If you’re a fan of Dan Stevens from his tenure on the period drama series, Downton Abbey, not to mention (but you can see I am about to) his current roles in Disney’s Beauty and the Beast and the hit TV series Legion, you can get another fix of the wildly popular British actor in a new independent film, The Ticket. As the first American film directed by Ido Fluk (Never Too Late), The Ticket offers an intimate, engaging and well-acted take on a familiar cautionary tale. James (Stevens) has been blind since childhood due to an inoperable pituitary tumor pressing on his optic nerve. Despite his blindness, he appears to enjoy a good life; being happily married to Sam (Malin Ackerman) and father to a 13 year-old son, Jonah (Skylar Gaertner). James also works at a Real Estate firm making cold sales calls with a group of other blind employees that includes his close friend, Bob (Oliver Platt). There’s no reason to think that James‘ life isn’t as fulfilling and productive as a sighted person, until his circumstances change drastically.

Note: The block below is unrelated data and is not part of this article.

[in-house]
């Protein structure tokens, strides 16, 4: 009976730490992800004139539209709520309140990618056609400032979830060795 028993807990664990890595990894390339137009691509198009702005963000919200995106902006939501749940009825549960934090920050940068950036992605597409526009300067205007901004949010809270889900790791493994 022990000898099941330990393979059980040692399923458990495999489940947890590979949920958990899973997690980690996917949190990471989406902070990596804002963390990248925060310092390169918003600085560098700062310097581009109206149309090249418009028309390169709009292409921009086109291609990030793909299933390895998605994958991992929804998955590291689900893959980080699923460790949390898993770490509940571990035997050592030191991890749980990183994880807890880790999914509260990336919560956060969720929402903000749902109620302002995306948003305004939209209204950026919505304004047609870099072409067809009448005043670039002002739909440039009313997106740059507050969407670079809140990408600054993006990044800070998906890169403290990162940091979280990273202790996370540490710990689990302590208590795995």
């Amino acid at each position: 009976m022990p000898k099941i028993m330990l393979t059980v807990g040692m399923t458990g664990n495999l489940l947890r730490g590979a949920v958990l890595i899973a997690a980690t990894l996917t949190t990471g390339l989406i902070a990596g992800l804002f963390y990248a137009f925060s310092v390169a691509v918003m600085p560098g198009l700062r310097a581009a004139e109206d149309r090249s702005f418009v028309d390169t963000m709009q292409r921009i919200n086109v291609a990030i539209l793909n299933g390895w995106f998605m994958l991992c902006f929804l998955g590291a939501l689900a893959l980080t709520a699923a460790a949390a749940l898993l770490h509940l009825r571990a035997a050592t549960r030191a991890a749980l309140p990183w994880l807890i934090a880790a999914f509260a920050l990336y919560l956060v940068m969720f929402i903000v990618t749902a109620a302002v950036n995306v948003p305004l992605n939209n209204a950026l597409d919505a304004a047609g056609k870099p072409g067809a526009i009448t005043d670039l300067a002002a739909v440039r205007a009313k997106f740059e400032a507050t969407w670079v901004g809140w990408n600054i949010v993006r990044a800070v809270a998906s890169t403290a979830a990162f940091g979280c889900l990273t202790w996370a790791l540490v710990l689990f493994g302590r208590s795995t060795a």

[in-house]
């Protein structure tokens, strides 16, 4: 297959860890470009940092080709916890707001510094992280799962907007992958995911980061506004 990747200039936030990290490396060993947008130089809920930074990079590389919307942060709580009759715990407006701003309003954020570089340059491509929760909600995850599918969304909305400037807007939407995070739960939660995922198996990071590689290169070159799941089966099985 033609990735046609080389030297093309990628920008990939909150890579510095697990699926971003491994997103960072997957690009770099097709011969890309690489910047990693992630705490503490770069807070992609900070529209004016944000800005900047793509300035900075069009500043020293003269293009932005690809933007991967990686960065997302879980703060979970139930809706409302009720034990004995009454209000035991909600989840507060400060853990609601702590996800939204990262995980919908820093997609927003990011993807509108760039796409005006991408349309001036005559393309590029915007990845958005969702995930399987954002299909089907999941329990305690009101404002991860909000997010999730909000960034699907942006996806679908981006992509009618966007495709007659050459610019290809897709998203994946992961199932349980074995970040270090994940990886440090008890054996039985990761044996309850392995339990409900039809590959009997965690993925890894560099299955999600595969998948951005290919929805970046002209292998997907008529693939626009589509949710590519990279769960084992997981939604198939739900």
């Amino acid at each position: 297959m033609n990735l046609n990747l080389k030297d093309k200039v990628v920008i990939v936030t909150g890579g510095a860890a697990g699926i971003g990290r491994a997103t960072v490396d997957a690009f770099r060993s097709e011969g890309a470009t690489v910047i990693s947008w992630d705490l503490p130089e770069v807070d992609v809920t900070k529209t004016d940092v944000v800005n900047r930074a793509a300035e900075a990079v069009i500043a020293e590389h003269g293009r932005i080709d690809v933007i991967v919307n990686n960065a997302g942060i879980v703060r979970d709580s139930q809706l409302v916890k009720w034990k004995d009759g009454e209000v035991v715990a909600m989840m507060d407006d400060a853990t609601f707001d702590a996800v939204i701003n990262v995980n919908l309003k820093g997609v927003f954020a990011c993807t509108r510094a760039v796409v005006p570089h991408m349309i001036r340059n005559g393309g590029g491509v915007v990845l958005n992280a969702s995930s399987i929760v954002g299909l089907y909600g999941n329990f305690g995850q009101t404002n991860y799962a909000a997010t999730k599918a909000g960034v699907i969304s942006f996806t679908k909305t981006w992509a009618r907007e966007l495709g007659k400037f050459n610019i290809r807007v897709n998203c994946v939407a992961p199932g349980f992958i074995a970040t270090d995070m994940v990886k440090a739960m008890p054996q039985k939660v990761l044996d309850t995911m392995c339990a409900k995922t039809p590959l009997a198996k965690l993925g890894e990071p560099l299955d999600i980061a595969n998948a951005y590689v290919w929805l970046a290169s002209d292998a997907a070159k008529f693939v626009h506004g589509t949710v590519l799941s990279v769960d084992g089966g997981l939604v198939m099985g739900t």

James‘ eyesight suddenly returns shortly after the film’s opening credits sequence, which plays out over a playful morning conversation with Sam as they lay in bed. Set against a dark screen that is occasionally punctuated by a brief mix of faded shadows and light, this montage is highly effective in putting the viewer inside James‘ world as a blind man. But by the time that James makes his way into the bathroom for his morning shower, he sees his adult reflection in the mirror for the first time. At this point, the plot of The Ticket might be described as Awakenings meets 99 Homes, as James becomes almost frantically driven to make up for opportunities lost due to his blindness, and get what he feels he deserves as a sighted man.
With his vision restored, James is no longer content to work the phones in the office, and makes a pitch to the firm’s executives to launch an ambitious but ethically dubious marketing campaign which Bob immediately sees as a scam. He also becomes increasing preoccupied with his appearance; preening over his hair and investing in tailored suits to fit in better with the professional group of his co-workers that he aspires to join. As he butts heads with Sam over his desire to branch out into new activities — she prefers to stay in their comfortable routine (going dancing at a social center frequented by blind people, which is where the two first met) — he also develops a wandering eye.